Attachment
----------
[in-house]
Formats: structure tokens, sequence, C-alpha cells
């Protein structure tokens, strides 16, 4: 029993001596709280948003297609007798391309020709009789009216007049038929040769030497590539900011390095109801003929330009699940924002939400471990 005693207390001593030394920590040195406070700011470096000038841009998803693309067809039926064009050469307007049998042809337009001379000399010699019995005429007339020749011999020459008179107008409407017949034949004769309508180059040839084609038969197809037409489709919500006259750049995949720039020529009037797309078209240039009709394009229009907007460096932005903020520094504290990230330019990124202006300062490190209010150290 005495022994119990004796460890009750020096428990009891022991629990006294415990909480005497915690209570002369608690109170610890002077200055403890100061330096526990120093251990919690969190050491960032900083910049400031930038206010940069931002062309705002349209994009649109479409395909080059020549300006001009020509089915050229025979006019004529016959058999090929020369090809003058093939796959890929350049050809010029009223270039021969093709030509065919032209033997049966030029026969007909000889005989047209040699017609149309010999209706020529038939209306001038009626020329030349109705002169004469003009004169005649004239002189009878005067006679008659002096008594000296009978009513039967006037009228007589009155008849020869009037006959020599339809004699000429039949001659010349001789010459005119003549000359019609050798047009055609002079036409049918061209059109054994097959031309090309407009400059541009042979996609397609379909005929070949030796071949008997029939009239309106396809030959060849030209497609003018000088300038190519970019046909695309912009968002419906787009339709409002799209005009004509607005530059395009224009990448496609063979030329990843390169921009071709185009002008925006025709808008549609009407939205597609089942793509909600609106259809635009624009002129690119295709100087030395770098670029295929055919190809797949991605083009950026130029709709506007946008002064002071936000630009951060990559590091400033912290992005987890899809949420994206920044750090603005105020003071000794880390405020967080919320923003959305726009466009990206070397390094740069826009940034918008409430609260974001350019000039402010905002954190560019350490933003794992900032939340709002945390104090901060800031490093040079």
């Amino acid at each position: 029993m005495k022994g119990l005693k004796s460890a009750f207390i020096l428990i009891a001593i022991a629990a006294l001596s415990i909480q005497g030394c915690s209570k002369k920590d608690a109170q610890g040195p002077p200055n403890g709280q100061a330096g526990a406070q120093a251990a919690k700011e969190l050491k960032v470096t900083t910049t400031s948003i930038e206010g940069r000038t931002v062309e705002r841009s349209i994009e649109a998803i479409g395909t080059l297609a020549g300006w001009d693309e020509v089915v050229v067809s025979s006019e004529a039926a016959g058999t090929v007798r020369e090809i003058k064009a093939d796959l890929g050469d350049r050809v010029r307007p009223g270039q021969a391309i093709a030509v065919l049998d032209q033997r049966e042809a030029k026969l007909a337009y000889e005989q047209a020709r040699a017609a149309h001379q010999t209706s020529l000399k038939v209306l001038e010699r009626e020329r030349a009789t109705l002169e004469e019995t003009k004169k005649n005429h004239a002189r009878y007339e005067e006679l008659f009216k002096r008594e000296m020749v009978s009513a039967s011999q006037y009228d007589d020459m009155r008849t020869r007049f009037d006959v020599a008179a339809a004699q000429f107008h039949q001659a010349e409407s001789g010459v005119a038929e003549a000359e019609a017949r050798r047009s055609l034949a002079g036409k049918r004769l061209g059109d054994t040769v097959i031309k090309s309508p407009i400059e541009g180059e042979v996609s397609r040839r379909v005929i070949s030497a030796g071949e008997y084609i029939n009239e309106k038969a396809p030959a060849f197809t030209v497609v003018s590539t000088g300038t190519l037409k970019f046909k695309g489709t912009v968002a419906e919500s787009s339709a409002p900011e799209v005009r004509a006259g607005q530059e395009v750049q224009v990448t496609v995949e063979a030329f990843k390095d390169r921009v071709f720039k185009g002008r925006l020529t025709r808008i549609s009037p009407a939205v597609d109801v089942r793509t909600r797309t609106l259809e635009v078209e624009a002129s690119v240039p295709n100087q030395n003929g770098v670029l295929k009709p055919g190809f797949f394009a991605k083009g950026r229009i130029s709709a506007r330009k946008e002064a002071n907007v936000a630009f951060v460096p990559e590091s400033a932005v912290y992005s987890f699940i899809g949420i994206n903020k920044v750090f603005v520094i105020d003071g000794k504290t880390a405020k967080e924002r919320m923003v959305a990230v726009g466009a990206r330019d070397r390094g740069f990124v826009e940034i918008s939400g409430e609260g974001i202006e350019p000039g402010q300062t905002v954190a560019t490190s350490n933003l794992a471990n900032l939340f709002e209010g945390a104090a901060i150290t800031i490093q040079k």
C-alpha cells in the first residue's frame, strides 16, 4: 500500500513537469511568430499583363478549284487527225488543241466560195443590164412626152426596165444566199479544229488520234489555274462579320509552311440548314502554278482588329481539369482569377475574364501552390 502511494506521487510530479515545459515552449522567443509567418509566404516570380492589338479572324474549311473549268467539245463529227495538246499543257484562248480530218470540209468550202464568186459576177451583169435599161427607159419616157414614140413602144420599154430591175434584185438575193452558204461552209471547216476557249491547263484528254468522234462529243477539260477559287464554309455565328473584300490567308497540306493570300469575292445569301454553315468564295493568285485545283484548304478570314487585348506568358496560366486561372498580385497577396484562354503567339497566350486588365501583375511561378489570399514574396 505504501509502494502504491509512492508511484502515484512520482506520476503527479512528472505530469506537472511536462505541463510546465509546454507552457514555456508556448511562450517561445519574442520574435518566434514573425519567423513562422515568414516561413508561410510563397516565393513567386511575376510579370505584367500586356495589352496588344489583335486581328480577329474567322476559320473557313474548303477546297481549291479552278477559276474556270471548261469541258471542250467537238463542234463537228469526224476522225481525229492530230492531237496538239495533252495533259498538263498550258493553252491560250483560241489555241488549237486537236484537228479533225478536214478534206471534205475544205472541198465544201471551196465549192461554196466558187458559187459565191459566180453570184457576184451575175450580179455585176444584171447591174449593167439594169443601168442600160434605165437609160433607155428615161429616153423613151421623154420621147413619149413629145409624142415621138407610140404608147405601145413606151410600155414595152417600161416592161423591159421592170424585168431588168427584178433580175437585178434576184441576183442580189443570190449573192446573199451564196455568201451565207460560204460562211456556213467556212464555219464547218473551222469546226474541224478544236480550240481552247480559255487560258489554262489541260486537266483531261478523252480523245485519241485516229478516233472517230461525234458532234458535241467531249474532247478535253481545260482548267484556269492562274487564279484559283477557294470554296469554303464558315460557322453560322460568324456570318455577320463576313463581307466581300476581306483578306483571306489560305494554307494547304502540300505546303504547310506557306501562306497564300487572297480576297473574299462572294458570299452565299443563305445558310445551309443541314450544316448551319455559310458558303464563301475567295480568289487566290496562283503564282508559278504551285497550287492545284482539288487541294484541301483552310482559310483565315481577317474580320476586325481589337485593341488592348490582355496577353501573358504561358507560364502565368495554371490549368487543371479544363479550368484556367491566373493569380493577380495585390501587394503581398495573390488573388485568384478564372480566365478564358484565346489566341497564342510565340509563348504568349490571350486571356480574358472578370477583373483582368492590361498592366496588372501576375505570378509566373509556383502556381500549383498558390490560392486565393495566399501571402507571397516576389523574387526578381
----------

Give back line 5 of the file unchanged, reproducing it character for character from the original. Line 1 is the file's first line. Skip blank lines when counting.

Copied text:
C-alpha cells in the first residue's frame, strides 16, 4: 500500500513537469511568430499583363478549284487527225488543241466560195443590164412626152426596165444566199479544229488520234489555274462579320509552311440548314502554278482588329481539369482569377475574364501552390 502511494506521487510530479515545459515552449522567443509567418509566404516570380492589338479572324474549311473549268467539245463529227495538246499543257484562248480530218470540209468550202464568186459576177451583169435599161427607159419616157414614140413602144420599154430591175434584185438575193452558204461552209471547216476557249491547263484528254468522234462529243477539260477559287464554309455565328473584300490567308497540306493570300469575292445569301454553315468564295493568285485545283484548304478570314487585348506568358496560366486561372498580385497577396484562354503567339497566350486588365501583375511561378489570399514574396 505504501509502494502504491509512492508511484502515484512520482506520476503527479512528472505530469506537472511536462505541463510546465509546454507552457514555456508556448511562450517561445519574442520574435518566434514573425519567423513562422515568414516561413508561410510563397516565393513567386511575376510579370505584367500586356495589352496588344489583335486581328480577329474567322476559320473557313474548303477546297481549291479552278477559276474556270471548261469541258471542250467537238463542234463537228469526224476522225481525229492530230492531237496538239495533252495533259498538263498550258493553252491560250483560241489555241488549237486537236484537228479533225478536214478534206471534205475544205472541198465544201471551196465549192461554196466558187458559187459565191459566180453570184457576184451575175450580179455585176444584171447591174449593167439594169443601168442600160434605165437609160433607155428615161429616153423613151421623154420621147413619149413629145409624142415621138407610140404608147405601145413606151410600155414595152417600161416592161423591159421592170424585168431588168427584178433580175437585178434576184441576183442580189443570190449573192446573199451564196455568201451565207460560204460562211456556213467556212464555219464547218473551222469546226474541224478544236480550240481552247480559255487560258489554262489541260486537266483531261478523252480523245485519241485516229478516233472517230461525234458532234458535241467531249474532247478535253481545260482548267484556269492562274487564279484559283477557294470554296469554303464558315460557322453560322460568324456570318455577320463576313463581307466581300476581306483578306483571306489560305494554307494547304502540300505546303504547310506557306501562306497564300487572297480576297473574299462572294458570299452565299443563305445558310445551309443541314450544316448551319455559310458558303464563301475567295480568289487566290496562283503564282508559278504551285497550287492545284482539288487541294484541301483552310482559310483565315481577317474580320476586325481589337485593341488592348490582355496577353501573358504561358507560364502565368495554371490549368487543371479544363479550368484556367491566373493569380493577380495585390501587394503581398495573390488573388485568384478564372480566365478564358484565346489566341497564342510565340509563348504568349490571350486571356480574358472578370477583373483582368492590361498592366496588372501576375505570378509566373509556383502556381500549383498558390490560392486565393495566399501571402507571397516576389523574387526578381